Sunflower star, Photo by David Horwich
By Dr. Jan Freiwald, Director of Reef Check California
As Reef Check California begins its 2017 training and survey season, we are keen to find out how the massive changes in the kelp forest ecosystem witnessed over the last couple of years will continue to affect California's nearshore ecosystem. Since 2013, we have documented the west coast-wide decimation of many sea star species due to sea star wasting disease. Sunflower stars (Pycnopodia helianthoides) and giant spined stars (Pisaster giganteus) declined massively in 2013 and 2014 statewide. Sunflower stars, which can grow up to one meter in diameter and are voracious invertebrate predators on California's rocky reefs, have been all but absent from RCCA sites since 2014 (Figure 1). At sites between Point Arena, Mendocino County in the north and San Luis Obispo in the south, where this species has been abundant in the past, the population experienced a massive decline within one year from the disease's onset.
In northern California, the species had experienced a slow decline in previous years and was completely decimated by 2014. In the first year after the decline, anecdotal evidence of many very small individual sea stars provided hope for a recovery of the population. Unfortunately, we have not seen any recovery in 2016. In fact, we saw only two sunflower stars during our statewide surveys – one in the Big Creek State Marine Reserve along the Big Sur coast, and another at our Caspar North site in Mendocino County.
In northern California, sunflower stars are the main predators of sea urchins and other invertebrates, and their decline has had wide-spread consequences for the kelp forest ecosystem. Concurrently with the onset of the wasting disease, the canopy-forming bull kelp (Nereocystis luetkeana) disappeared. It is likely that the unusually warm oceanographic conditions referred to as the “Warm Blob” played a role by either reducing growth or leading to recruitment failures. Regardless of the initial reason, the consequent changes to the community are likely a result of this concurrence. The loss of canopy kelp and sea stars was followed by a sharp increase in purple urchin abundance (Figure 2).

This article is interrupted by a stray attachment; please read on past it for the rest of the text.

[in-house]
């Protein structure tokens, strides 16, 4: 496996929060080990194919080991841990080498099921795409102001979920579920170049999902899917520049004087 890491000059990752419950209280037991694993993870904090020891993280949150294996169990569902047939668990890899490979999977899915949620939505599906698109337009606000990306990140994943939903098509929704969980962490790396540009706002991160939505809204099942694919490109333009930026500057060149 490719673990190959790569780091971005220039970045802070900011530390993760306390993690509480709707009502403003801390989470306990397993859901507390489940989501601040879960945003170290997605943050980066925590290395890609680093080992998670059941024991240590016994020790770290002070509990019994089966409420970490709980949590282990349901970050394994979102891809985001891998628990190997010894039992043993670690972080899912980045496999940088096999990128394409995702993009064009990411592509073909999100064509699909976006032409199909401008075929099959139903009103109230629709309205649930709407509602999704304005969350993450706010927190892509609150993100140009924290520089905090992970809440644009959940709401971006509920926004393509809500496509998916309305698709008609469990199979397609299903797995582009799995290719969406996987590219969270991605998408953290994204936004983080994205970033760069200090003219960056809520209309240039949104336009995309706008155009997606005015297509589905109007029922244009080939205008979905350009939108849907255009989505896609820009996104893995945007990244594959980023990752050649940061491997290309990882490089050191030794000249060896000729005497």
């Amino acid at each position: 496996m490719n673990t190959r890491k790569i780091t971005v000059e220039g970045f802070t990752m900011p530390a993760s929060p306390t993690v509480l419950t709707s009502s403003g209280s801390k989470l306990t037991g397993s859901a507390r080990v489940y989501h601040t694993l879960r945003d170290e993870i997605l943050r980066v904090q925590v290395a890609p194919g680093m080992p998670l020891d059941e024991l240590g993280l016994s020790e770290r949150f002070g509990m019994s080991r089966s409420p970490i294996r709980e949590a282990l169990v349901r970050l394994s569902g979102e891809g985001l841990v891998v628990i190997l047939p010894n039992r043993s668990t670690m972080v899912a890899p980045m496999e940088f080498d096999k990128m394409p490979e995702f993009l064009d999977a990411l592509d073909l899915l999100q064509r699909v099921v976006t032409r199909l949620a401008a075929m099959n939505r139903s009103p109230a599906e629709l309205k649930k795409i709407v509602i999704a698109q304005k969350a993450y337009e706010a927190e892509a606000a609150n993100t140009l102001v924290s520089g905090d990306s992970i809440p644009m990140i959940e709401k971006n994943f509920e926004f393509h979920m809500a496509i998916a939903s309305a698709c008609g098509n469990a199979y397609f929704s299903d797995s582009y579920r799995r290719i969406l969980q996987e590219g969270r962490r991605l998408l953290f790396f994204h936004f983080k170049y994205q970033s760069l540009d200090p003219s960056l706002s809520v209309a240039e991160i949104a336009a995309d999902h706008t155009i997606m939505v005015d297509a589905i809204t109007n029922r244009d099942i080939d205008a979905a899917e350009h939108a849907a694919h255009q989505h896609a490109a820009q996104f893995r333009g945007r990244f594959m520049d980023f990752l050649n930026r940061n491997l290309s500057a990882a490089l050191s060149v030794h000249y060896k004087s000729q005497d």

Figure 1. Density of sunflower stars observed in all Marine Life Protection Act study regions monitored in California during annual RCCA surveys.
|Figure 2.Changes in kelp forest community at RCCA sites in Sonoma County. While purple sea urchins have increased over 100-fold, canopy-forming kelps have all but disappeared at these site.
|Kelp forest decimated by purple urchins, Sonoma County. Photo by Jan Freiwald
Starting in 2014 at RCCA's Ocean Cove site, purple urchins (Strongylocentrotus purpuratus) began increasing in abundance; densities that had been well below 10 individuals per transect in previous years increased to several hundred per transect. The following year, purple urchins were present in similar densities at two of the other long-term monitoring sites. Concurrently, densities of understory kelps such as Pterygophora declined. Over the last three years the kelp forests along the Sonoma Coast have been transformed into urchin barrens — areas devoid of kelp, resembling a clear-cut forest, where little other than rocks and urchins remains.
This transition from kelp forests to urchin barrens has been observed in other places, but not yet at the same scale seen along the northern California coast. This ecosystem change, from lush forests to barren rock, will have consequences for other species on the rocky reefs, as they depend on the food and shelter provided by the kelp. We have started to see similar changes at sites in central California, where urchin barrens have developed in some areas, as well. Surveys in 2017 will show if these barrens are spreading and what the effects on other species are. Continued, regular long-term monitoring will allow us to understand these changes, and our data can be used to mitigate these dramatic changes through targeted management measures.